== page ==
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Loving your blog and your quirky sense of humor! You have a very engaging way of writing!

Thank you! That’s a great compliment :D 

#6 Céline Fall 2014 Ready-to-Wear

It’s no secret that I love a good banana leaf, (fern leaf?) or any other tropical plant leaf. That being said, I have to give a shout out to my girl Phoebe Philo for giving a “primal spirit” to her show. The collection did not disappoint - however I’m having some trouble connecting fall knits to the jungle. Oh well… yay leaves!

>Click here to see the full collection<

Claudia Schiffer 1994 Vogue

#5 A Case For Dynamic Window Displays

After my internship I took a stroll through the polar vortex down Broadway in SoHo. Or maybe NoHo? Anyway, I am a complete sucker for a gorgeous window display.Mannequins run the risk of looking tacky, and do not always give the best idea of a store’s collection or theme. Forever 21, Zara, and American Eagle were perfect examples of this (see pictures 1, 2, & 3). Don’t get me wrong, I love Zara and naturally wanted to spend my life savings on everything garment. But what were the managers thinking by dressing the mannequins in black and white? Most of the Zara merchandise consisted of feminine pastels. I don’t get it. The American Eagle display is fun I guess. It reminds me of a bunch of teenagers sitting on the bleachers at a football game or something. And Forever 21’s display is….. well it just is.

But behold the magic and glory of the Kenneth Cole display window (see picture #4). Pretend those giant panels are video loops of the runway show. Just like a fashion show is meant to do, seeing the clothing moving on the models made everything much more attractive and stopped me in my tracks. Plus, I obviously gravitate towards bright lights and pretty colors like every other human. Seeing an entire collection in the display helps you to just… get it. No misinterpretations, no thinking that the store will be full of black and white while a baby pink sundress is waiting on a rack for you. Video displays give you an idea of the (in this case) Kenneth Cole girl, how the clothes look in motion, and what you can expect when walking into the store. I mean come on, it’s 2014. Can we please move past the creepy headless mannequins?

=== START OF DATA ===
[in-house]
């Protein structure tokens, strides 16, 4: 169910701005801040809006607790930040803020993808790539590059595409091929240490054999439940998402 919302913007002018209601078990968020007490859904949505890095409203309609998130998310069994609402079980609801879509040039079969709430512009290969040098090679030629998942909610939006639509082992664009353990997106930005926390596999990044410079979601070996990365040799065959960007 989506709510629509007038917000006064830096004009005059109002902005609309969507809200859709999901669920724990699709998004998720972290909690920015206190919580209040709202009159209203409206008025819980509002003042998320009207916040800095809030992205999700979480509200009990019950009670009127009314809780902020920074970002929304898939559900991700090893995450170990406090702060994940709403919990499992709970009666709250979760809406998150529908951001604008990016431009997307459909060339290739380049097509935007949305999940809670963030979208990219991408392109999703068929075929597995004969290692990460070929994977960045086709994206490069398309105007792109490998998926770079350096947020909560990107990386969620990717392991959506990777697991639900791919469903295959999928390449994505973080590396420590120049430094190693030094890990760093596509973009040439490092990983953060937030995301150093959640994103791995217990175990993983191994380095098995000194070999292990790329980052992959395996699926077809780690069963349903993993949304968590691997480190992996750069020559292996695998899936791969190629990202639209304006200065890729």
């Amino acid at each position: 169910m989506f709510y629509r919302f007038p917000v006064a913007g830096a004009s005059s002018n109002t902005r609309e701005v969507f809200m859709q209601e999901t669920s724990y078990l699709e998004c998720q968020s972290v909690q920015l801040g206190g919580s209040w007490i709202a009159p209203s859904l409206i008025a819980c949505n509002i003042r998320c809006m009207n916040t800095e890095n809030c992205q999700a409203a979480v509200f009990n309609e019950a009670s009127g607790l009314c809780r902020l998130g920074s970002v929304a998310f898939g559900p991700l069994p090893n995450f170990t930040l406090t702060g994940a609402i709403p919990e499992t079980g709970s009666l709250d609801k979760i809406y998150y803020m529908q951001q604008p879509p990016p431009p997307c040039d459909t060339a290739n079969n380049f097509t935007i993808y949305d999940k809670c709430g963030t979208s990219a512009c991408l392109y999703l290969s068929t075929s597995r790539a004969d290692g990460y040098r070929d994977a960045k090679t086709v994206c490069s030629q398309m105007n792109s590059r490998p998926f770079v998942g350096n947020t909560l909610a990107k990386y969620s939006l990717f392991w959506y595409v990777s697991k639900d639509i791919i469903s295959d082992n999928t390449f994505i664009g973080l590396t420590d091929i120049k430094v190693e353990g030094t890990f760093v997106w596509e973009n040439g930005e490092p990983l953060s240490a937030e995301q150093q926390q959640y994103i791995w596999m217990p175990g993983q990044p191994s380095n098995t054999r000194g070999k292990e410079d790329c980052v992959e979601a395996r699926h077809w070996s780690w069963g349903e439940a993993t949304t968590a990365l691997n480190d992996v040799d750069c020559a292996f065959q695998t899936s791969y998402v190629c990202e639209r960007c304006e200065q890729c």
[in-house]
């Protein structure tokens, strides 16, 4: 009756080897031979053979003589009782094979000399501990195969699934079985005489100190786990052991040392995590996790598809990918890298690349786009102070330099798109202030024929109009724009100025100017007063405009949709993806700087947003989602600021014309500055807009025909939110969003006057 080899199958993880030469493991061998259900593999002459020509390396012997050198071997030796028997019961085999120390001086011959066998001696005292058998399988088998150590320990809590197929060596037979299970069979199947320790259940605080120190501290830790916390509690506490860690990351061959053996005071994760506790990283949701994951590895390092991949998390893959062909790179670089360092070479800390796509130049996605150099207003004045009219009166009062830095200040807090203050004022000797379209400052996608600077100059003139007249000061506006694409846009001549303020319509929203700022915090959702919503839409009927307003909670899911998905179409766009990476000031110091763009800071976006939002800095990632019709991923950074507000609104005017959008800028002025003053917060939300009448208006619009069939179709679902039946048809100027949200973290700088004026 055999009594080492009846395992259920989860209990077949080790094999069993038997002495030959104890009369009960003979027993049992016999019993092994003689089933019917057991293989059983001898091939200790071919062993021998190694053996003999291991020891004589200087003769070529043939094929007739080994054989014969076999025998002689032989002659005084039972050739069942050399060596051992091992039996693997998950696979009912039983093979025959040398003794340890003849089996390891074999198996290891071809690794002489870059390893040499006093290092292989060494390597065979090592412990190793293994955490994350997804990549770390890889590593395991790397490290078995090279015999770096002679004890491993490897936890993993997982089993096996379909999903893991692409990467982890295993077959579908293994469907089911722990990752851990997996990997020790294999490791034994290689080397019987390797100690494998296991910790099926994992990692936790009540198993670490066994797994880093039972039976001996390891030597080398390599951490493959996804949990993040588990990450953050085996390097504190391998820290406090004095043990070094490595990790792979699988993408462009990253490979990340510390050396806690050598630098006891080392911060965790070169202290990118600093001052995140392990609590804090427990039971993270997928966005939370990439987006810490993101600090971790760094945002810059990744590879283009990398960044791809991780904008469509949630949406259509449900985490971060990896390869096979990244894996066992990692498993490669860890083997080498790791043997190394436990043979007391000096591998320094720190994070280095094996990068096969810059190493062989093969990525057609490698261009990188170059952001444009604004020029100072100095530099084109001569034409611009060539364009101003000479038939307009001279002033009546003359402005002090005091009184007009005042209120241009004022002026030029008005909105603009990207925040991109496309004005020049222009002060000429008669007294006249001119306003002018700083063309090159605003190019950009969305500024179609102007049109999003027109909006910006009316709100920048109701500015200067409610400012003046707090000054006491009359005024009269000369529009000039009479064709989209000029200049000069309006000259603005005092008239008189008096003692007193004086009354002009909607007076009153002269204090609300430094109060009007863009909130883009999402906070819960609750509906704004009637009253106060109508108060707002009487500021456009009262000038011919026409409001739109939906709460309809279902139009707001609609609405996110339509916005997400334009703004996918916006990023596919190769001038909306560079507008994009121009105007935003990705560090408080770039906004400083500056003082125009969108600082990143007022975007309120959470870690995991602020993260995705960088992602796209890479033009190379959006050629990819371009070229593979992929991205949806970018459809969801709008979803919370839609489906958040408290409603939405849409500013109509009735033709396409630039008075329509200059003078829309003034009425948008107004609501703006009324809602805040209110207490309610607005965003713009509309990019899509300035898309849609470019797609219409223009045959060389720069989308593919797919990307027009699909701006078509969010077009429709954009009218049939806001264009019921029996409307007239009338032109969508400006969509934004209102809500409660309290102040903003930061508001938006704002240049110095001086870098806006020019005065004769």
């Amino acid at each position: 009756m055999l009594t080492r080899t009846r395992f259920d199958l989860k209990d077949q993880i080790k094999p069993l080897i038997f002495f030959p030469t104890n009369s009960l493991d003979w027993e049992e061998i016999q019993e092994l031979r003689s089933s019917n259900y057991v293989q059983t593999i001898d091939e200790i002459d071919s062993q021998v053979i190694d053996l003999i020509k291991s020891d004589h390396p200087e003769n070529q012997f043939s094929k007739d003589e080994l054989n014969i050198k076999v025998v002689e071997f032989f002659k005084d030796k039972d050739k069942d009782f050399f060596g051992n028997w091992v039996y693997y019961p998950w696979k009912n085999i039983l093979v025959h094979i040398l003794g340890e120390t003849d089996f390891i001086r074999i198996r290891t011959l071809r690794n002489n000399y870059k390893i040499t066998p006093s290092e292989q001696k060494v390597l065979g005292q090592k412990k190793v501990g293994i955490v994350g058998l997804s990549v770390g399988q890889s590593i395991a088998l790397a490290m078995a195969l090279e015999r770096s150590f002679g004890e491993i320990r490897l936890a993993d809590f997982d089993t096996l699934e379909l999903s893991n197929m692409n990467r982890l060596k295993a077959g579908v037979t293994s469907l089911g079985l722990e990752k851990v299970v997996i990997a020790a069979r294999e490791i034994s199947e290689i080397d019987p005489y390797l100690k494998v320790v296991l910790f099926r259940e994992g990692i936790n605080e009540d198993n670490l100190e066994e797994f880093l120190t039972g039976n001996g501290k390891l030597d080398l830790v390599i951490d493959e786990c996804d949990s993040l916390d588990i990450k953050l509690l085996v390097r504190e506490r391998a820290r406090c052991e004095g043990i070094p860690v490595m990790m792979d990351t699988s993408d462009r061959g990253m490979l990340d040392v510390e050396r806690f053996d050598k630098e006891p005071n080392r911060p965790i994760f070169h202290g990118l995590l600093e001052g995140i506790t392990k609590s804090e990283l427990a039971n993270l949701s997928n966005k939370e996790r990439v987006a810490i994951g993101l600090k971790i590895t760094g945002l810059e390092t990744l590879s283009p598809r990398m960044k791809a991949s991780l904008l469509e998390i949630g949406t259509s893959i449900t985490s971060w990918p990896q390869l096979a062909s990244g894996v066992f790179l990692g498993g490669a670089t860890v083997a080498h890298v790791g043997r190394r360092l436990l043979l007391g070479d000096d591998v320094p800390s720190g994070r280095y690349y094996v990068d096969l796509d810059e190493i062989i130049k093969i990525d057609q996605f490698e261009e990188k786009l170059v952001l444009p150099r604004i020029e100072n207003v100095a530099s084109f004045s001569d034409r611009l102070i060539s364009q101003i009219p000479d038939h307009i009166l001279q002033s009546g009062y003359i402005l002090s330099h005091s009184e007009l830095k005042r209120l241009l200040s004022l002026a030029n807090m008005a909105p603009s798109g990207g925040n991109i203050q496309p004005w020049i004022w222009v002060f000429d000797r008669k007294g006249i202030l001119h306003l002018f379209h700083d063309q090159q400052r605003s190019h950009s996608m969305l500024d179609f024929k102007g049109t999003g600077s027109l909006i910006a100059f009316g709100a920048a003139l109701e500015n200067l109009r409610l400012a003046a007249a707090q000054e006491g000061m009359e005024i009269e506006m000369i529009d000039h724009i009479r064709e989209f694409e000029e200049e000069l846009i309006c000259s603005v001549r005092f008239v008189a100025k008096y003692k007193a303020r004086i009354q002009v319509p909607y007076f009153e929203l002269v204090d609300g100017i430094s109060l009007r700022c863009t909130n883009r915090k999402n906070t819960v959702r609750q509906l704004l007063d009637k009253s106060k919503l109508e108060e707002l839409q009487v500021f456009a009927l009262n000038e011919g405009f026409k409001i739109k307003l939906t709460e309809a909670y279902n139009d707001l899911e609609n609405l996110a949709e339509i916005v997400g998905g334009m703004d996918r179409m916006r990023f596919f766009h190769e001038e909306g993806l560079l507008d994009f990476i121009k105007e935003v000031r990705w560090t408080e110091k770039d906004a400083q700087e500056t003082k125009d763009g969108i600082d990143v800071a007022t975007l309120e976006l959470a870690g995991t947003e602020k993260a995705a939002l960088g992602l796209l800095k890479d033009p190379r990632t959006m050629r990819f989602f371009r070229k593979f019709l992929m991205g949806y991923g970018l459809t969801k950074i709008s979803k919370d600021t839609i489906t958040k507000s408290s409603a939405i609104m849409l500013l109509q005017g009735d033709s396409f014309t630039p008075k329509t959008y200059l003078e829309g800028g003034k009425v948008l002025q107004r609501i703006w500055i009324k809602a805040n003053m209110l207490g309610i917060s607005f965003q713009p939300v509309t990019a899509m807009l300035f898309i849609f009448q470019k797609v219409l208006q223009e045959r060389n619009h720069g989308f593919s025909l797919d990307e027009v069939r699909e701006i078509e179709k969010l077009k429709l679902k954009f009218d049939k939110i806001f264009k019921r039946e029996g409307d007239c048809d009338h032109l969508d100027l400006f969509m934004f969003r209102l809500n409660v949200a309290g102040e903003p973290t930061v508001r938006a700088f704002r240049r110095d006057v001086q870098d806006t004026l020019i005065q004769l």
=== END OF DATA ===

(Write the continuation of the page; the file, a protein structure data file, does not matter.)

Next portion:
mtv:

 

zac afron

lmao chill 

(Source: ejaculot)

So… who wants to explain the kitchen gloves at Rochas? Holy ugly 

If you’ve ever braided your hair at night in high school hoping for waves

Giorgio Armani FW 14

#4 Review of a Review: NY Times x Versace

Suzy Menkes of the NY Times reviewed the Versace FW ‘14 show on Friday, and I have a bone to pick. While her evaluation of the show’s military inspired silhouettes and bias cuts was spot on, there are a few details missing. For example, the pimp-tastic fur (see above), and fringe that adorned multiple coats and dresses. These are undoubtedly my favorite details of the entire show, which are true to classic Versace form. I guess Menkes was attempting to prove a point - that Donatella was experimenting was subtlety - but considering the fact that lavish fur is a huge trend for fall, it should not have been sidestepped. But then again, I’m not a NY Times journalist…

For those of you who like to cut to the chase, I’ve broken down Menkes’s review into some key categories and terms: 

  1. Silhouette: gown, bias-cut, taut jackets, pansuits, streamlined, over-the-knee boots, evening dresses
  2. Design/Details: open seams, embroidery, gilded, hardware, buttons, “V” cut, flashes of flesh
  3. Color: bright military red, blue
  4. Fabric: exotic-skin
  5. Creative jargon: simple, glamour, sweeping, slithering, “in the same way that a tabletop might show through a cutwork cloth”, military, seductive

Click for the original article: NY Times

“ You’d think it would have a little more fun,” he said of fashion. “To me, that’s the point of it. Ultimately, we need no more clothes. We could function with everything that’s on the earth right now. So you have to have this reason to want things. To me, it’s to make you happy, and to me, that’s linked to humor. ”

—    Jeremy Scott

i-D, spring 2013
Lara Stone by Tyrone Lebon

(Source: foudre)